“Either run from it or learn from it.”
This has been the motto and mission of The Simba Life as I’ve used it since its birth in 2006. My inspiration for the name, as described here, came from The Lion King, but I’ve long desired to wrestle the Simba name and its connotations away from Disney’s grasp and forge for it a new identity. As the Swahili word for lion, simba has a rich etymological heritage that demands to be explored. What does it mean to be a simba? And what does it mean to live the simba life?
Lions aren’t cartoon characters; they are ancient and majestic creatures, both endangered and dangerous. They are always on the hunt: for food and water, for shade, for new territory. Their search, like that of the Simba of Disney’s imagination, is elemental as much as it is existential. They search because they have to. They need food and water and land like Simba needed escape and discovery and revelation. We humans are also searching for something elemental and existential, whether we know it or not.
The Simba Life isn’t just a place on the internet; it’s a perspective. And since lions don’t roam alone, it’s a perspective I want to share with others who, like me, are wandering through the wilderness with uncertainty and wonder.
Which brings us to Simba Life Quarterly. As a way to expand The Simba Life beyond the confines of a lone voice, I want to produce a quarterly compilation of the work of many authors that lives out the Simba Life creed in different and illuminating ways. Short stories, essays, poetry, photography, film reviews, cultural commentary, songs, artwork–whatever medium it takes to illustrate The Simba Life will be welcome.
Just as life itself has its seasons, so too will Simba Life Quarterly: the plan now is to release a new issue on each equinox and solstice, with the theme for each edition being the season into which it is transitioning. For the first issue, then, the spring equinox on March 20 makes “the coming of spring” an excellent and welcome motif amidst a brutal winter. The theme of spring won’t necessarily to be explicit in the contributions, but it will be in the DNA.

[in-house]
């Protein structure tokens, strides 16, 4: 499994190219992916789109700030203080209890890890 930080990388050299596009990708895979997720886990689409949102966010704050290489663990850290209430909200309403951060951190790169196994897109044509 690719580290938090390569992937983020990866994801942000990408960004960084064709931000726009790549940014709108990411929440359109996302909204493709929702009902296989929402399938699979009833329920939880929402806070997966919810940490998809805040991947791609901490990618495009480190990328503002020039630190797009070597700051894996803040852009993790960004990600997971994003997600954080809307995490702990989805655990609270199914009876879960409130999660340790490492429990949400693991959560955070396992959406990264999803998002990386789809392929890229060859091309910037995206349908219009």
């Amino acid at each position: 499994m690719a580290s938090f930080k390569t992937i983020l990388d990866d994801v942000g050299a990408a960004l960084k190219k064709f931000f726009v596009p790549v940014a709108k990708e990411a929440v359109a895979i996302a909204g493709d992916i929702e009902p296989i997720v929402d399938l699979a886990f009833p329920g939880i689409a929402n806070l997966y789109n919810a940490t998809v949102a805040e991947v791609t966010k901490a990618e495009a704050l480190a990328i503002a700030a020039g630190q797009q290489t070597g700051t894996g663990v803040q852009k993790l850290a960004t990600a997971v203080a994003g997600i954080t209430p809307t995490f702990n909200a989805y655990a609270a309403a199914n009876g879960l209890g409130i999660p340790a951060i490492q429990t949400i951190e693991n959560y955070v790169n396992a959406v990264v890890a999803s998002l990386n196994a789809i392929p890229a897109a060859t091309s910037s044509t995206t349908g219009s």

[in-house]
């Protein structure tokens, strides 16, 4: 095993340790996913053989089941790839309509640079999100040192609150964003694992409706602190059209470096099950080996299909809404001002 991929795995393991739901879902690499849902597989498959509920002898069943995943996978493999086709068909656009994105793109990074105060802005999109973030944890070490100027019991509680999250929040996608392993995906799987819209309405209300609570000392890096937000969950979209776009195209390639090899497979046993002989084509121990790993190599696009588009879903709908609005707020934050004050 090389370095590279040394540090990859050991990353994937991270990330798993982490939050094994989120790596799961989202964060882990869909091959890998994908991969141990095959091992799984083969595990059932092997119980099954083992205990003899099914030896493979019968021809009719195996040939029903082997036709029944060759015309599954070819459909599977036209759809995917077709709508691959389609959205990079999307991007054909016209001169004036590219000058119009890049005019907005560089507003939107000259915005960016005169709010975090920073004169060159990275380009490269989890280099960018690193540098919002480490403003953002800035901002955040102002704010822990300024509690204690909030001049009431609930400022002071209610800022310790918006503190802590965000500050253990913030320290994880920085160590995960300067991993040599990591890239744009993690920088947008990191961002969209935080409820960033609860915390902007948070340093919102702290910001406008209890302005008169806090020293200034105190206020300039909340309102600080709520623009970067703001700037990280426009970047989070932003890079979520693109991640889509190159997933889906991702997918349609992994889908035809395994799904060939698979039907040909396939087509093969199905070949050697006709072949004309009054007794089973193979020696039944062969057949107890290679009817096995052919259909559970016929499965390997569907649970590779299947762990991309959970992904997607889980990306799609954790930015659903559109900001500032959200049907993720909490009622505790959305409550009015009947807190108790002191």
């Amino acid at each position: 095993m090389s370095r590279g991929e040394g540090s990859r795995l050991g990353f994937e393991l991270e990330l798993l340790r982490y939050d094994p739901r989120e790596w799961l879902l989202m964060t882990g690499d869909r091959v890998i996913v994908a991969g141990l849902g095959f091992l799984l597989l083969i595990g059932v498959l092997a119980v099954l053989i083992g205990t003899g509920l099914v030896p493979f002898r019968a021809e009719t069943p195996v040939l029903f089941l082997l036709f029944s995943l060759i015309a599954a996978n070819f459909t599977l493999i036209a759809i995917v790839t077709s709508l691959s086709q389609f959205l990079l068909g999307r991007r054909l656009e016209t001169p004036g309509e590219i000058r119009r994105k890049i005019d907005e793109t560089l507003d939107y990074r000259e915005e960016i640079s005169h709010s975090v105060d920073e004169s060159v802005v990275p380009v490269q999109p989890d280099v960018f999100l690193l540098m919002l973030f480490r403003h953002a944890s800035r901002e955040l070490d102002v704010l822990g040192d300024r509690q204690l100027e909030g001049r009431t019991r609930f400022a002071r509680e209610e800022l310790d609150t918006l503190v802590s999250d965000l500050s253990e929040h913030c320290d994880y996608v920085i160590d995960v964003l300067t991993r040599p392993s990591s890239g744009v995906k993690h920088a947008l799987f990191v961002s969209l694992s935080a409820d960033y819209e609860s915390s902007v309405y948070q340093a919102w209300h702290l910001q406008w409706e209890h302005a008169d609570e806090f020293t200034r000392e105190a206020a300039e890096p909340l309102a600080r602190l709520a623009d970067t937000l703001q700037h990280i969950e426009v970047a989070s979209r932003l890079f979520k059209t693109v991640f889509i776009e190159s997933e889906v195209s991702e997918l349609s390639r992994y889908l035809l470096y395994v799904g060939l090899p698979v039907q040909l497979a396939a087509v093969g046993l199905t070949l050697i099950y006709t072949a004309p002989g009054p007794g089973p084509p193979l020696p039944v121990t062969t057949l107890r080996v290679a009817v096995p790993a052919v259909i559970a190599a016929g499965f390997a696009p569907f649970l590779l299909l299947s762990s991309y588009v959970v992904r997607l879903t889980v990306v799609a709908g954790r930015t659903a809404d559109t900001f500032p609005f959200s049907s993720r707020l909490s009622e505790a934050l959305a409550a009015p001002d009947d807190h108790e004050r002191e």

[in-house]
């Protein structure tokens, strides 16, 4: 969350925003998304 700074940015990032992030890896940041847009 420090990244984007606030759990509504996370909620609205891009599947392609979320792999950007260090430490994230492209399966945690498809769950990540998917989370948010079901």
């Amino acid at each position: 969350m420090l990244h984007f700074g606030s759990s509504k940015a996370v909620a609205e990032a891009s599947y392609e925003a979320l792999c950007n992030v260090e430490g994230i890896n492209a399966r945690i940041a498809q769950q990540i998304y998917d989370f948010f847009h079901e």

Indeed, with so many unknowns about how it will look and who will contribute, the SLQ will be a free, digital-only PDF publication, with this blog serving as a supplemental space for contributed content and my own ambles. If you or someone you know would be interested in contributing your own work of art, please contact me at thesimbalife at gmail dot com so we can talk about it.
Though its name might suggest otherwise, I don’t want this to become a stuffy literary magazine or merely an outlet for repressed English majors (ahem). It might be literary, but it also might be absurd, irreverent, witty, acerbic, playful, profound, or something else entirely. I don’t know what it will look like, but hakuna matata, right?
I have no idea how this journey will end. But it has begun, and despite my own apprehensions, I have to either run from it or learn from it. Here’s to hoping you’ll join me in making that choice.
One response to “The Simba Life Quarterly”
[…] It’s hard for me to watch The Lion King objectively as an adult when it’s so deeply ingrained into my being, having been released when I was 7 years old and subjected to countless subsequent rewatches in our family VCR—not to mention inspiring my own adult creative endeavors. […]